With the 2016 Rio Paralympics soon to start, Plymouth’s wounded military veterans have been finding out what Wheelchair Rugby is all about.
GB Wheelchair Rugby sent one of their coaches and multiple game chairs along to Help for Heroes’ Plymouth Recovery Centre to give the charity’s beneficiaries and their families a taste of the sport.
Help for Heroes has been involved with Sports Recovery since 2008, offering around 300 events each year across 50 different sports at a grass roots and performance level to help rebuild lives. This is the first time Wheelchair Rugby has appeared on the programme in Plymouth.
Participants, many of whom were completely new to the sport, were put through their paces over two hours, initially taking part in some drills to build skill level before being let loose against each other to experience the thrill of a real match.
Sport plays an important part of someone’s recovery, helping with self-confidence and providing psychological empowerment. These significant mental health benefits can be translated outside of sport and into everyday life.
Veteran Mike Bellamy said: “Taking part in team sport is a great way of meeting other people. Wheelchair Rugby is physically and mentally challenging so it gives you a focus and takes your mind off everything else.”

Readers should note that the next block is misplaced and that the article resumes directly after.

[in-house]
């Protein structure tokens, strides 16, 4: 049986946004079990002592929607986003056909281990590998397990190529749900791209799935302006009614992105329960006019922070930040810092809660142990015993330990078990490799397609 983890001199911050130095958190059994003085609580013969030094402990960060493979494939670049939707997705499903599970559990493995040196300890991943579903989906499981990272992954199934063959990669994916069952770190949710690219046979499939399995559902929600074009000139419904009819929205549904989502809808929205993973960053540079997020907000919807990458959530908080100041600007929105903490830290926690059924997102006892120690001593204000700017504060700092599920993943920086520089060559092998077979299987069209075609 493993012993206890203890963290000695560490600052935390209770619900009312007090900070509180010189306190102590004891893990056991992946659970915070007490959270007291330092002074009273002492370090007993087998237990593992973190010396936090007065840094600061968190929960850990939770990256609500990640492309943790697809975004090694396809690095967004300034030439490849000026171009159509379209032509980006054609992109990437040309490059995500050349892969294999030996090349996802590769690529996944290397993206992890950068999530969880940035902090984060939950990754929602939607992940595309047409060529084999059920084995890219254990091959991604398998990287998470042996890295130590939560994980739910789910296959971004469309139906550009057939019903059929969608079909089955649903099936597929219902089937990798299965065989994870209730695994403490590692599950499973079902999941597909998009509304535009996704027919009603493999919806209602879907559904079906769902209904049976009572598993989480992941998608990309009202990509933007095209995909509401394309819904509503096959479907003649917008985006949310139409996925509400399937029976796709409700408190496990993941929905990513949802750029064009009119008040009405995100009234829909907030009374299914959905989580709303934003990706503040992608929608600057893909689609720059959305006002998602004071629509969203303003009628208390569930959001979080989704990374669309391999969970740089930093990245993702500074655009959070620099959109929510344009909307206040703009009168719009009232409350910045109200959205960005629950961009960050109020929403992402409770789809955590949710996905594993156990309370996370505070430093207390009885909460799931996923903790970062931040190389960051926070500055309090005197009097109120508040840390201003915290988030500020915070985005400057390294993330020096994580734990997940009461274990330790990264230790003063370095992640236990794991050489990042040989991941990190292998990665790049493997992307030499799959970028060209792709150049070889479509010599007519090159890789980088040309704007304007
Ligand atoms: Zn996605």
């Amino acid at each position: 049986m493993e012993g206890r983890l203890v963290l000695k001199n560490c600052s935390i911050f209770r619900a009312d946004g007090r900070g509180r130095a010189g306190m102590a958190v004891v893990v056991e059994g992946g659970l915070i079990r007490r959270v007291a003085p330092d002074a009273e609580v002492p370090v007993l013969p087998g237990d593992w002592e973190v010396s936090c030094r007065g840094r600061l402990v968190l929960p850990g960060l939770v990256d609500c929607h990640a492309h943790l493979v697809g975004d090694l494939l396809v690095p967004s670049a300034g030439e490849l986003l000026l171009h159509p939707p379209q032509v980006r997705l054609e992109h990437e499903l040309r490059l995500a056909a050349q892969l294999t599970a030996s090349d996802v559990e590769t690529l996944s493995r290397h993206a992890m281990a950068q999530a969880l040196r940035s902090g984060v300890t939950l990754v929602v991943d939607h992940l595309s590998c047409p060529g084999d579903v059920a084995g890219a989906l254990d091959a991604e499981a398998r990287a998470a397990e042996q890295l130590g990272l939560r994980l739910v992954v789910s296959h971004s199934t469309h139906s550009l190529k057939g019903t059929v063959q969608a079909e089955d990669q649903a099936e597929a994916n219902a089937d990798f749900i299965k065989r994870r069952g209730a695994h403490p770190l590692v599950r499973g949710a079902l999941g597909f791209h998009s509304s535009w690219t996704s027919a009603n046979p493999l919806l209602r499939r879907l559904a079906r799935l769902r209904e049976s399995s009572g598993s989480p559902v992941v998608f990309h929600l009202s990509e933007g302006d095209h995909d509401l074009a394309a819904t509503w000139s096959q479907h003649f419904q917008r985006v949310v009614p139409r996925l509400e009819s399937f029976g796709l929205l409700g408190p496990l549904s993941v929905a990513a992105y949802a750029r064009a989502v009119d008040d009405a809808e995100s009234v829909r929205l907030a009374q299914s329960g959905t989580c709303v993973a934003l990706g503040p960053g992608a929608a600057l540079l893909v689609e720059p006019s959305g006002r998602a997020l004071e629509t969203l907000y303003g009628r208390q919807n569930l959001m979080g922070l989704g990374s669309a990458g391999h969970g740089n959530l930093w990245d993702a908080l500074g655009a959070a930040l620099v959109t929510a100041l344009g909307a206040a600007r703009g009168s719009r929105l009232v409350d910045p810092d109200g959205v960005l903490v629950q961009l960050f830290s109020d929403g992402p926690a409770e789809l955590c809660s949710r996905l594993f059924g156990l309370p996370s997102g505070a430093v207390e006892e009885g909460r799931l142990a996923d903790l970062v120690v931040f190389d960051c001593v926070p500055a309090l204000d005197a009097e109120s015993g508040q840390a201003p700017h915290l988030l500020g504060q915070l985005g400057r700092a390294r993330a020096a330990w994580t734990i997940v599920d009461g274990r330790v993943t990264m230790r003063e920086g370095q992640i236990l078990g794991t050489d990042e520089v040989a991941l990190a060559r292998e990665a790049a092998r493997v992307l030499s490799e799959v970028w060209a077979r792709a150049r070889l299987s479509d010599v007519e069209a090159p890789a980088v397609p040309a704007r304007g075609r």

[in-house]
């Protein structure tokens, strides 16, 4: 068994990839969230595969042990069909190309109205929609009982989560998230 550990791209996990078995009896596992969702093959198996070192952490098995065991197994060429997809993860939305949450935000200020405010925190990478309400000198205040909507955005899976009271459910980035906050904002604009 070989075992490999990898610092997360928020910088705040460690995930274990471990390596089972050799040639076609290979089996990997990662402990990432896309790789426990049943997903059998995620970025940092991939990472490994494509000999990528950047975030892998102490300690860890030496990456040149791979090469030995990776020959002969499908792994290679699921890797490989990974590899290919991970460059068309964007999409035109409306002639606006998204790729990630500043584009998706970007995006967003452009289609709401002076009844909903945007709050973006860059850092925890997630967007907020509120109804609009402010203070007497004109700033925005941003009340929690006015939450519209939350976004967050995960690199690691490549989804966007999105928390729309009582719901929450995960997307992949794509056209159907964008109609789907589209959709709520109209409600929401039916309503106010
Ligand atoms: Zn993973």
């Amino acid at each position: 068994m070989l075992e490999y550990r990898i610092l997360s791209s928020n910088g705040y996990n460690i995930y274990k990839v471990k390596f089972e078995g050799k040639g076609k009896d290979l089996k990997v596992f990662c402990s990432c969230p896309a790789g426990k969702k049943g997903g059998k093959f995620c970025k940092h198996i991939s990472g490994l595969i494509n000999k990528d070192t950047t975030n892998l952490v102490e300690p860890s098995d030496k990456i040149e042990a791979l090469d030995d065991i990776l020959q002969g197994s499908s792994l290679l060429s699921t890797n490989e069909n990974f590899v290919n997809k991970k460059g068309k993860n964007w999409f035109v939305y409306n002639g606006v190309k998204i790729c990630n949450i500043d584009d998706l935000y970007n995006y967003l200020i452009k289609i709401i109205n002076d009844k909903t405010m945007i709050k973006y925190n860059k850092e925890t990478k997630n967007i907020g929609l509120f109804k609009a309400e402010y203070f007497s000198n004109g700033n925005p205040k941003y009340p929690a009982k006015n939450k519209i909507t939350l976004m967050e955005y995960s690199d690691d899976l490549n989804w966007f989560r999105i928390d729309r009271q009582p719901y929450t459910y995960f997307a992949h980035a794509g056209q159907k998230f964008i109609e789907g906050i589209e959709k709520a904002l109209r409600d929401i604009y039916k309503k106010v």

GBWR coach Luke White added: “Sport is great for helping people with injuries. Wheelchair Rugby allows people to be aggressive but have fun at the same time. You can offer it to anyone.”
Good-spirited aggression caused the coach to halt training at one point amid concern for the game chairs when some of the group’s enthusiasm got the better of them and three wheels had to be replaced in a short space of time.
While the majority were trying the sport for the first time, they were being encouraged by a few more experienced players. Grant Harvey won a bronze medal earlier this year as part of the UK’s Wheelchair Rugby team at the Invictus Games in Orlando, while others regularly attend training sessions at the Life Centre with Westcountry Hawks.
Leah Rochester, whose dad Roch trains with the Hawks, was given the chance to take part and had a game plan to challenge the competition after watching her dad train alongside veteran Glyn Barrell.
Leah said: “I’ve watched Glyn in training before and I know that his technique is to go down the outside while everyone else is caught up in the middle, so I’m marking him to make sure he can’t do that!”
Young Leah made her mark on a number of occasions causing the adults in the game to comment on her ferocity, even though she was smiling the entire time at being able to play alongside her dad.
More than twenty people attended the session with many now keen to pursue the sport further.
Monday 22 February 2016A Scottish veteran whose injuries drastically deteriorated
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